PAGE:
Australia to decide over the unbanning on abortion-linked aid

The Australian government has been under pressure since U.S. President Barack Obama’s first days in office. Australian activists and political parties have been pushing the government to follow Obama’s example and

: on funding organizations that promote abortions in the developing world.

“Australia is now the only country that continues to enforce these draconian restrictions on our aid programs,” said Australian Green Party Sen. Sarah Hanson-Young as she called for the government to overturn what she labeled as a “cruel and archaic policy.”

Hanson-Young’s motion, which was blocked by the Australian government on Feb. 5, called on the government of Prime Minister Kevin Rudd – and Foreign Affairs Minister Stephen Smith in particular – to “show compassion” and lift a ban which, according to the Greens, is increasing the suffering of women who already receive poor maternal assistance.

“34,000 mothers die in our region alone per year because of a lack of maternal health support,” Hanson-Young said. “Australia’s aid funding could be better used to reduce these alarming numbers.”

Introduced in 1996 by Australia’s conservative former Prime Minister John Howard, the ban has been at the center of a harsh debate after Obama overturned a similar policy Jan. 23. The U.S. ban was first adopted by Republican President Ronald Reagan in 1984, lifted by Bill Clinton in 1993 and reintroduced by Obama’s predecessor George W. Bush in 2001.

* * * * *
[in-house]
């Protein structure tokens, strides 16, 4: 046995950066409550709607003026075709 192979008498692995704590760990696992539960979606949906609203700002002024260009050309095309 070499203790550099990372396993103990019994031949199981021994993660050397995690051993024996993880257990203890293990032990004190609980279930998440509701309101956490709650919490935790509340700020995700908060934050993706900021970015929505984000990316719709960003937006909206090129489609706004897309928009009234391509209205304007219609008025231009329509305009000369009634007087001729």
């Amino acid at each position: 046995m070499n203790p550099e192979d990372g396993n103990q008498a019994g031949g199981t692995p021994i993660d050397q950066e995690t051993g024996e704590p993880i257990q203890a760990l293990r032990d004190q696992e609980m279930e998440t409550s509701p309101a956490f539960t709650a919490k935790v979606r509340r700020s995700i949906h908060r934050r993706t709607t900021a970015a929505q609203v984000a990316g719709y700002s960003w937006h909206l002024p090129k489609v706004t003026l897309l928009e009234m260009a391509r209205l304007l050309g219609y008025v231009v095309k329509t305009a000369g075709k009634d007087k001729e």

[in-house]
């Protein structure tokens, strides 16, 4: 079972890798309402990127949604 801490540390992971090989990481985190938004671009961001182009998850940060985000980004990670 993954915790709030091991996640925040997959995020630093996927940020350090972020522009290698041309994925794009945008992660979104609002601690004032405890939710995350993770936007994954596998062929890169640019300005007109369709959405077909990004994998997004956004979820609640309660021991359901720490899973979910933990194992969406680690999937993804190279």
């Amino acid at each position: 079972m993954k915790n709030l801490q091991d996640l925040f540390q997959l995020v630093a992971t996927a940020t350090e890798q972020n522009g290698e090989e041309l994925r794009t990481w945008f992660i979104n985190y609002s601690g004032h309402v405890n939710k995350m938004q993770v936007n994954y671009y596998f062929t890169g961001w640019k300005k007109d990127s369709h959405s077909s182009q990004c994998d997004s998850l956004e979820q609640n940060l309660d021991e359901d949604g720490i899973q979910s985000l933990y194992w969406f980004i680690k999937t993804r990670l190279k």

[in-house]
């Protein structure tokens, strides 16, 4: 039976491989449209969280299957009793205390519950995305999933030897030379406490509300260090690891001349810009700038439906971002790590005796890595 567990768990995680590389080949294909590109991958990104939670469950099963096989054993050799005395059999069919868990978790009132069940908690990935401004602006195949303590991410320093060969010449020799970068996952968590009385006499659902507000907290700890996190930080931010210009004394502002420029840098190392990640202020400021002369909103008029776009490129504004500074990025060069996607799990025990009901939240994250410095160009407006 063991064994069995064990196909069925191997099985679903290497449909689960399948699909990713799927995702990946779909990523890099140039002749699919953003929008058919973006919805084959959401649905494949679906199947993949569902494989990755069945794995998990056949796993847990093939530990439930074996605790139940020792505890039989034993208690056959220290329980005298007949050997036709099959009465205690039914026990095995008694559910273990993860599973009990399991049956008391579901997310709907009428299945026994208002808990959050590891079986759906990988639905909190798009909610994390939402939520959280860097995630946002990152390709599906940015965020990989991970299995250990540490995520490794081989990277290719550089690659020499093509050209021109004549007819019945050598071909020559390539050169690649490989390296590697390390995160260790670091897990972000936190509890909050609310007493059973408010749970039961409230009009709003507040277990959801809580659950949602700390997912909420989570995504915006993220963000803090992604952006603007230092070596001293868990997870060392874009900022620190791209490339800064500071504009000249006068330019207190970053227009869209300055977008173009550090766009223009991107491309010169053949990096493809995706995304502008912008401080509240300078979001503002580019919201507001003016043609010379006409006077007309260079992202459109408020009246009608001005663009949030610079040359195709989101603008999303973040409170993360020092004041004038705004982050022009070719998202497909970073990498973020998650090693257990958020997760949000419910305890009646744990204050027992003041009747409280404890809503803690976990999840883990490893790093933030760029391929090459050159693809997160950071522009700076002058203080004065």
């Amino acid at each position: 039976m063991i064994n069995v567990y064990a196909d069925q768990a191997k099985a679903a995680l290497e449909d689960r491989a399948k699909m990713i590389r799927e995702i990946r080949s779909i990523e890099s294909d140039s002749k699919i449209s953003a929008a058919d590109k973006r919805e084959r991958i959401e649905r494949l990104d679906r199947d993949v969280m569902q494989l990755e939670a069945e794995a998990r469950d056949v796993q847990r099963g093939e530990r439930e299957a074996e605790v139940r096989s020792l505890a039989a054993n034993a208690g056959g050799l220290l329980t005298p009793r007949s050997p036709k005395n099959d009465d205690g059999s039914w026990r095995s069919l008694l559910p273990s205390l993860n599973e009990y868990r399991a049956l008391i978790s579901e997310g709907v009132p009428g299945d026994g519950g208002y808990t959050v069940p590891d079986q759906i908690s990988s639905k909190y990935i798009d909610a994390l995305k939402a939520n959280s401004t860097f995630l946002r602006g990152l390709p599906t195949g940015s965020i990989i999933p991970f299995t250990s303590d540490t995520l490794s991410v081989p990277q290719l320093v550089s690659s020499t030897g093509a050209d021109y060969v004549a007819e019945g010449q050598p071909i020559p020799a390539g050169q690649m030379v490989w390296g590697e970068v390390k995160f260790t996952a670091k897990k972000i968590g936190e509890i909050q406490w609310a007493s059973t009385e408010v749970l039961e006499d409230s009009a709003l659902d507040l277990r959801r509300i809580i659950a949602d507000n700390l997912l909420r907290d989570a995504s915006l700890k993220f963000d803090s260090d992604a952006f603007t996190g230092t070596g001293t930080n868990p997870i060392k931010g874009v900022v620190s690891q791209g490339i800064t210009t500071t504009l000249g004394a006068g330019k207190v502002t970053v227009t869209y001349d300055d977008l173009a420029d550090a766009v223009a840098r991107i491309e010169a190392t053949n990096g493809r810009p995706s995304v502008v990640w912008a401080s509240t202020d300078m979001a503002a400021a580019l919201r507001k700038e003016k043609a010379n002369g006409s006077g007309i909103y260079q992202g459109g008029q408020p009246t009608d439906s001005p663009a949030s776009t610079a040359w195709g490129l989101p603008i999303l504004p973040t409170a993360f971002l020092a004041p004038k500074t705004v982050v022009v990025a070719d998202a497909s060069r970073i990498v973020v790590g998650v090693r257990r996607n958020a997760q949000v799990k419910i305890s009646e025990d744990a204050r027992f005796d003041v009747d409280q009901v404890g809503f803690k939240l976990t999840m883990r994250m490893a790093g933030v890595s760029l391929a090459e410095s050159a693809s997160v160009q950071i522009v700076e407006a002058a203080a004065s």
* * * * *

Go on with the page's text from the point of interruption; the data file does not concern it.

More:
“For the past eight years, they have undermined efforts to promote safe and effective voluntary family planning in developing countries,” Obama said as he overturned the funding restrictions.

About the author

  • Tiziana1

    Tiziana Cauli

    Tiziana has contributed to Devex News since mid-2008, focusing mainly on Africa as well as the European donor landscape, especially those in Brussels, Rome and Barcelona. Tiziana has worked as a journalist for Reuters and the Associated Press in Johannesburg and at Reuters in Milan and Paris. She is fluent in Italian, English, French and Spanish.